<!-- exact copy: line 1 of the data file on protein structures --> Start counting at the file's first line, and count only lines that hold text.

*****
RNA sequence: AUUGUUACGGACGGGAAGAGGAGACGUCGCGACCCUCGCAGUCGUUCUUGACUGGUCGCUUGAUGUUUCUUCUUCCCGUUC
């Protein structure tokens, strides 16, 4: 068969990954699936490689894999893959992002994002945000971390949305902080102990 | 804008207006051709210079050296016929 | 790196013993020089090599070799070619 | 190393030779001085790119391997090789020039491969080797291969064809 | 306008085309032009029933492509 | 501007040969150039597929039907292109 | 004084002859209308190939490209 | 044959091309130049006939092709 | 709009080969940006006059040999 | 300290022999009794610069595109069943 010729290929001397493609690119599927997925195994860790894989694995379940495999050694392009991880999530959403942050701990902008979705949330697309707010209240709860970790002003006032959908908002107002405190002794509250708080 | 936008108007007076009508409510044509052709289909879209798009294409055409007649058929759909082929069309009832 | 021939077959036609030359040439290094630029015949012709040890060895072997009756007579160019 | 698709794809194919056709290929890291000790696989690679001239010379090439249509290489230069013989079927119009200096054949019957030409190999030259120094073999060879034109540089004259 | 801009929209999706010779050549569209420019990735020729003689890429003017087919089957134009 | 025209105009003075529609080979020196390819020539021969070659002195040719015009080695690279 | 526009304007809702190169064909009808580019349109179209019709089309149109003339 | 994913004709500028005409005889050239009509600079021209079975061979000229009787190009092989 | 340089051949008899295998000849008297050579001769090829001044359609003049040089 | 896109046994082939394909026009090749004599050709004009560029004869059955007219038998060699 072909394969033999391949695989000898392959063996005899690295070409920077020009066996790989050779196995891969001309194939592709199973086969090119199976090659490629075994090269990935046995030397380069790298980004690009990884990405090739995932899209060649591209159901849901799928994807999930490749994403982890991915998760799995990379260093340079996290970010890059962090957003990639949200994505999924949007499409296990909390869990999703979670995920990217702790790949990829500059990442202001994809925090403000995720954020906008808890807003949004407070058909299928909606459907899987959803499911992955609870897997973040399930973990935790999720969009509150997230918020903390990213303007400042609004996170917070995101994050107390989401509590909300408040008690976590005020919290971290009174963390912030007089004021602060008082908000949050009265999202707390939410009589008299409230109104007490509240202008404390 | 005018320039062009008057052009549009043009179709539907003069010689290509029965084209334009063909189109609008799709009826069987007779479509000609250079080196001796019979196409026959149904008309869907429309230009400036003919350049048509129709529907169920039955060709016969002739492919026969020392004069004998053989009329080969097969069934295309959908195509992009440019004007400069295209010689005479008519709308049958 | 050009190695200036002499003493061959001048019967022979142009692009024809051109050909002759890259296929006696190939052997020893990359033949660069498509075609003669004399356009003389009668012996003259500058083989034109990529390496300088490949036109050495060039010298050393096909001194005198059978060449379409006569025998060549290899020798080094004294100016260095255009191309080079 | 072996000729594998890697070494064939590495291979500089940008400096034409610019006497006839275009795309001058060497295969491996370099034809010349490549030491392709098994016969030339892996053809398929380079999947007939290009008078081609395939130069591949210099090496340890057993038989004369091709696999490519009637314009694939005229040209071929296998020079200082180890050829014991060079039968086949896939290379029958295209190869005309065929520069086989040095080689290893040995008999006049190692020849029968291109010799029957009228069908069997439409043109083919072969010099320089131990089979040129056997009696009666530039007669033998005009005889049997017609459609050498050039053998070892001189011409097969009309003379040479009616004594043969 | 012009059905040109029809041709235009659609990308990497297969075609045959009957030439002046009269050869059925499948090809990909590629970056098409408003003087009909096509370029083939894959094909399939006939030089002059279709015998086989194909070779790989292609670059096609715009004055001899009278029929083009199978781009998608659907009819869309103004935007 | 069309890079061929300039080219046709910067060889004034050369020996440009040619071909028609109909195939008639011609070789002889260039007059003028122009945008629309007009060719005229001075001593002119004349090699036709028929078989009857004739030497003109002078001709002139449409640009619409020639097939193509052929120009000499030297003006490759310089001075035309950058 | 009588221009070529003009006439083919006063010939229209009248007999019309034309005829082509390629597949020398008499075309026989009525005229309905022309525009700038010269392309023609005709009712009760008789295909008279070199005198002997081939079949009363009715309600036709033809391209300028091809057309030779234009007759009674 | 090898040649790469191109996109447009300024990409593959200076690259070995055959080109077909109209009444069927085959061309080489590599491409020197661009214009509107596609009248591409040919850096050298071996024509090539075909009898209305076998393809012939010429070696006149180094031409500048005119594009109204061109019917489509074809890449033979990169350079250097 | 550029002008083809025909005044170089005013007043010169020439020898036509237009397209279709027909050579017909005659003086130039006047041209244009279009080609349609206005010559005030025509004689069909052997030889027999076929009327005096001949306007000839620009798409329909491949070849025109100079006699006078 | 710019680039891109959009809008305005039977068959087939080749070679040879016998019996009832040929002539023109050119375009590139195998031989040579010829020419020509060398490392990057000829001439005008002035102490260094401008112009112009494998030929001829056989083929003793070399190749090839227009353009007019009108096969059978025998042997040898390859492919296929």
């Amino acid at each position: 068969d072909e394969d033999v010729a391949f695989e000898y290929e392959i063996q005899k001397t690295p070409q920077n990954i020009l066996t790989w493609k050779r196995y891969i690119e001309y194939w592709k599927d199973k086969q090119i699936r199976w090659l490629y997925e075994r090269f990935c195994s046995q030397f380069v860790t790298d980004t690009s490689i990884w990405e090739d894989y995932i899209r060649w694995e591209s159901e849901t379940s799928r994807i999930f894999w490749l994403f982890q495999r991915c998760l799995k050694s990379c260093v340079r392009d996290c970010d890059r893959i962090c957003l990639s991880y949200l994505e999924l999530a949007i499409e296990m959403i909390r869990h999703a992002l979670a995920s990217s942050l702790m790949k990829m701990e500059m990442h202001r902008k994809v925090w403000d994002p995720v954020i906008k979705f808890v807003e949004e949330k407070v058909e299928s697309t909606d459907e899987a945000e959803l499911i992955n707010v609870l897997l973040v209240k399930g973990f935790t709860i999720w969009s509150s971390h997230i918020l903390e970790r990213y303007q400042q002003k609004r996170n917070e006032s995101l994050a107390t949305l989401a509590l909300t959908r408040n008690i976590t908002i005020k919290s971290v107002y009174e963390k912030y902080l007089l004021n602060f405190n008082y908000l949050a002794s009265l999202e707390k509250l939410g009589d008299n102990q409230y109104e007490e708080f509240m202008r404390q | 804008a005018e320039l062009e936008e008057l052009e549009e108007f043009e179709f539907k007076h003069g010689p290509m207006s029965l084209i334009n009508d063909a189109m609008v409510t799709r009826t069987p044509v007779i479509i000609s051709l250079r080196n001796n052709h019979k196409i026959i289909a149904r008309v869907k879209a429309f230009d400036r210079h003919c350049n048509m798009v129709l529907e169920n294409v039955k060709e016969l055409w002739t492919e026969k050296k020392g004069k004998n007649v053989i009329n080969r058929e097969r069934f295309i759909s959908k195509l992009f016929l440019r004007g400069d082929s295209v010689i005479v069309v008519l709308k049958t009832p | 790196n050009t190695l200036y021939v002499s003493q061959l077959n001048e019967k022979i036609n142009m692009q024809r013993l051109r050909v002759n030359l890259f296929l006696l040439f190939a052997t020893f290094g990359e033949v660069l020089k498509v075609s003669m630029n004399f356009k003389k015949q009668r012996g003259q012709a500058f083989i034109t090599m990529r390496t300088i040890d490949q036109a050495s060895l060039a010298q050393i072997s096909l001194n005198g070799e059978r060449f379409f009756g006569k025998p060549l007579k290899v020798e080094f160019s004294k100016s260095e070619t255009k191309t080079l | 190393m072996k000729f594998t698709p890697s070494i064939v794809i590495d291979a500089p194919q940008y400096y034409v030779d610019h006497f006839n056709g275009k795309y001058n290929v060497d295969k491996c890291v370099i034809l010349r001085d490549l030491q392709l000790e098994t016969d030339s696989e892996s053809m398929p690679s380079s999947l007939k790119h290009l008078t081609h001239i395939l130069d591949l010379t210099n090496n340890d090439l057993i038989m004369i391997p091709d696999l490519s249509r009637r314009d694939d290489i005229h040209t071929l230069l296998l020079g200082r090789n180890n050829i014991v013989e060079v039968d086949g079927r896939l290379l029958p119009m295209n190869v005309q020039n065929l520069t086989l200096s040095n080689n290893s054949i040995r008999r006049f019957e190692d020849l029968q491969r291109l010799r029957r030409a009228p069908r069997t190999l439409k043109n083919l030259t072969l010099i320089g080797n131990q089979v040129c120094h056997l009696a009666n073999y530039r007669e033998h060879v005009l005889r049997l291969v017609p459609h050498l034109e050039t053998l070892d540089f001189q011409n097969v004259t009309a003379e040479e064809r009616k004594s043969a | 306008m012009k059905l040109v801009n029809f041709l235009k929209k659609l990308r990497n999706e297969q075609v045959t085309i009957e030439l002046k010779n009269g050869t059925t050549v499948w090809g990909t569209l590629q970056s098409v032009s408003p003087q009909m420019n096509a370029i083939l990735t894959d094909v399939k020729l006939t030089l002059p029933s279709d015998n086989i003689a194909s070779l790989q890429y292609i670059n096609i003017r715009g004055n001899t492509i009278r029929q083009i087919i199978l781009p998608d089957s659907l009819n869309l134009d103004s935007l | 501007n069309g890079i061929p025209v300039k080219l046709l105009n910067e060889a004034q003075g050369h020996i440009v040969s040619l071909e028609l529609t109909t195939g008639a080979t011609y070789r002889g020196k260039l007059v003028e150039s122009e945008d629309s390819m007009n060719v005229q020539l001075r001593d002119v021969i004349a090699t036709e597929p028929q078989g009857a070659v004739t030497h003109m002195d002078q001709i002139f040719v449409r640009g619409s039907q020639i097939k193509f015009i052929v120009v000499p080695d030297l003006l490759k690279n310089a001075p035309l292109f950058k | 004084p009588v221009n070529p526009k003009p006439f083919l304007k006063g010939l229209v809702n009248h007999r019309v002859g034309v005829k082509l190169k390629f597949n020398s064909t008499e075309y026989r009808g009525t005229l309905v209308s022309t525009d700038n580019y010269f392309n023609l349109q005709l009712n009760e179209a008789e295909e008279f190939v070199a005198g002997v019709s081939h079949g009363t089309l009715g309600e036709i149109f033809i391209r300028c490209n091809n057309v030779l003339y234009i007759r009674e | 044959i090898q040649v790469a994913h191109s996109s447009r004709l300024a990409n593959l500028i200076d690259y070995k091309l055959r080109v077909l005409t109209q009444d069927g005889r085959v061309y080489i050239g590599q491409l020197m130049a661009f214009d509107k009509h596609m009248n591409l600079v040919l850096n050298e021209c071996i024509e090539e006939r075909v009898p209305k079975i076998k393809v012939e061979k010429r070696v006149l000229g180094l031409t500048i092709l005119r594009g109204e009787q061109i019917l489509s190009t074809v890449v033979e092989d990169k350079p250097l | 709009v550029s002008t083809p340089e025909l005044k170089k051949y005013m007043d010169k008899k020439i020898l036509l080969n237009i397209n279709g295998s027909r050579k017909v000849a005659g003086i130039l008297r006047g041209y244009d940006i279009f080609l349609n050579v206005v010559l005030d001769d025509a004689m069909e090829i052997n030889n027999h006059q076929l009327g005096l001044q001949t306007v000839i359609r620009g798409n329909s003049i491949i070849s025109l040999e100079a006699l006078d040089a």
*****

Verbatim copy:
RNA sequence: AUUGUUACGGACGGGAAGAGGAGACGUCGCGACCCUCGCAGUCGUUCUUGACUGGUCGCUUGAUGUUUCUUCUUCCCGUUC